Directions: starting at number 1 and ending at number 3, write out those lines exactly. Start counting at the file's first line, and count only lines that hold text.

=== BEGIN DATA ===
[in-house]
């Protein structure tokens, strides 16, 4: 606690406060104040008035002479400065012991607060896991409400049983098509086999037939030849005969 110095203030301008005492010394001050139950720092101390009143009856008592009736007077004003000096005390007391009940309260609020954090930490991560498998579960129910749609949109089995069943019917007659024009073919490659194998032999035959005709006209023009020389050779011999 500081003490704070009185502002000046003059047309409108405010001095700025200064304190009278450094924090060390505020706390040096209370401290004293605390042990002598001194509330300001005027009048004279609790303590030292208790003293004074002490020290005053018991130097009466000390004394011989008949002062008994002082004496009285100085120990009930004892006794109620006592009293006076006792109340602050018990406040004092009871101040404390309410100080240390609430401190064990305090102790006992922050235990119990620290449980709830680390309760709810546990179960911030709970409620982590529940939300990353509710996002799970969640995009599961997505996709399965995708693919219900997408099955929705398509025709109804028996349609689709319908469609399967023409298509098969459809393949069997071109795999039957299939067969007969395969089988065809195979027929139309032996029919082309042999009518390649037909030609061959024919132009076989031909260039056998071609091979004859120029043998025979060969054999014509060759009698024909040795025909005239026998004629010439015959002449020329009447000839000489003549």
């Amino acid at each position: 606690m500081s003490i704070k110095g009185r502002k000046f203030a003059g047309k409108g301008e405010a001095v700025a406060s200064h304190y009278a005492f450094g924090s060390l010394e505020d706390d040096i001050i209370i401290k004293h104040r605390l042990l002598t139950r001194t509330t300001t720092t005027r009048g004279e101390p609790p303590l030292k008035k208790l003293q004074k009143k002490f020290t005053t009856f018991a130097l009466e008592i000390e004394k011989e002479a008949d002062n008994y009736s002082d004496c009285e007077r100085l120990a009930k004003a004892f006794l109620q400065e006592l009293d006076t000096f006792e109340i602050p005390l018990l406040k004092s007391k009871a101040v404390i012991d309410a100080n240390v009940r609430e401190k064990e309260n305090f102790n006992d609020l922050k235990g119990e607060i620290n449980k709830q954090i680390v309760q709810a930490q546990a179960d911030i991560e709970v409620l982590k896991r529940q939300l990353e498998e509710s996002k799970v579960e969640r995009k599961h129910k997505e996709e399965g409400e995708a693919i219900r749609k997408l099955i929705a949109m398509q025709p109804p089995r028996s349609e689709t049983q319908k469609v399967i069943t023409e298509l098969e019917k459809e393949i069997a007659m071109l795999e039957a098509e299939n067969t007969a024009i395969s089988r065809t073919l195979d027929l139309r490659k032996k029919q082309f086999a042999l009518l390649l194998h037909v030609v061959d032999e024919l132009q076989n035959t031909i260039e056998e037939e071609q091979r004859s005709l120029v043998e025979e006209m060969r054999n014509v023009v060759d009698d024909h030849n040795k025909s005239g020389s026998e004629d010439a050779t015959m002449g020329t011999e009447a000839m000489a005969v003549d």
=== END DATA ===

[in-house]
């Protein structure tokens, strides 16, 4: 606690406060104040008035002479400065012991607060896991409400049983098509086999037939030849005969 110095203030301008005492010394001050139950720092101390009143009856008592009736007077004003000096005390007391009940309260609020954090930490991560498998579960129910749609949109089995069943019917007659024009073919490659194998032999035959005709006209023009020389050779011999 500081003490704070009185502002000046003059047309409108405010001095700025200064304190009278450094924090060390505020706390040096209370401290004293605390042990002598001194509330300001005027009048004279609790303590030292208790003293004074002490020290005053018991130097009466000390004394011989008949002062008994002082004496009285100085120990009930004892006794109620006592009293006076006792109340602050018990406040004092009871101040404390309410100080240390609430401190064990305090102790006992922050235990119990620290449980709830680390309760709810546990179960911030709970409620982590529940939300990353509710996002799970969640995009599961997505996709399965995708693919219900997408099955929705398509025709109804028996349609689709319908469609399967023409298509098969459809393949069997071109795999039957299939067969007969395969089988065809195979027929139309032996029919082309042999009518390649037909030609061959024919132009076989031909260039056998071609091979004859120029043998025979060969054999014509060759009698024909040795025909005239026998004629010439015959002449020329009447000839000489003549």
């Amino acid at each position: 606690m500081s003490i704070k110095g009185r502002k000046f203030a003059g047309k409108g301008e405010a001095v700025a406060s200064h304190y009278a005492f450094g924090s060390l010394e505020d706390d040096i001050i209370i401290k004293h104040r605390l042990l002598t139950r001194t509330t300001t720092t005027r009048g004279e101390p609790p303590l030292k008035k208790l003293q004074k009143k002490f020290t005053t009856f018991a130097l009466e008592i000390e004394k011989e002479a008949d002062n008994y009736s002082d004496c009285e007077r100085l120990a009930k004003a004892f006794l109620q400065e006592l009293d006076t000096f006792e109340i602050p005390l018990l406040k004092s007391k009871a101040v404390i012991d309410a100080n240390v009940r609430e401190k064990e309260n305090f102790n006992d609020l922050k235990g119990e607060i620290n449980k709830q954090i680390v309760q709810a930490q546990a179960d911030i991560e709970v409620l982590k896991r529940q939300l990353e498998e509710s996002k799970v579960e969640r995009k599961h129910k997505e996709e399965g409400e995708a693919i219900r749609k997408l099955i929705a949109m398509q025709p109804p089995r028996s349609e689709t049983q319908k469609v399967i069943t023409e298509l098969e019917k459809e393949i069997a007659m071109l795999e039957a098509e299939n067969t007969a024009i395969s089988r065809t073919l195979d027929l139309r490659k032996k029919q082309f086999a042999l009518l390649l194998h037909v030609v061959d032999e024919l132009q076989n035959t031909i260039e056998e037939e071609q091979r004859s005709l120029v043998e025979e006209m060969r054999n014509v023009v060759d009698d024909h030849n040795k025909s005239g020389s026998e004629d010439a050779t015959m002449g020329t011999e009447a000839m000489a005969v003549d």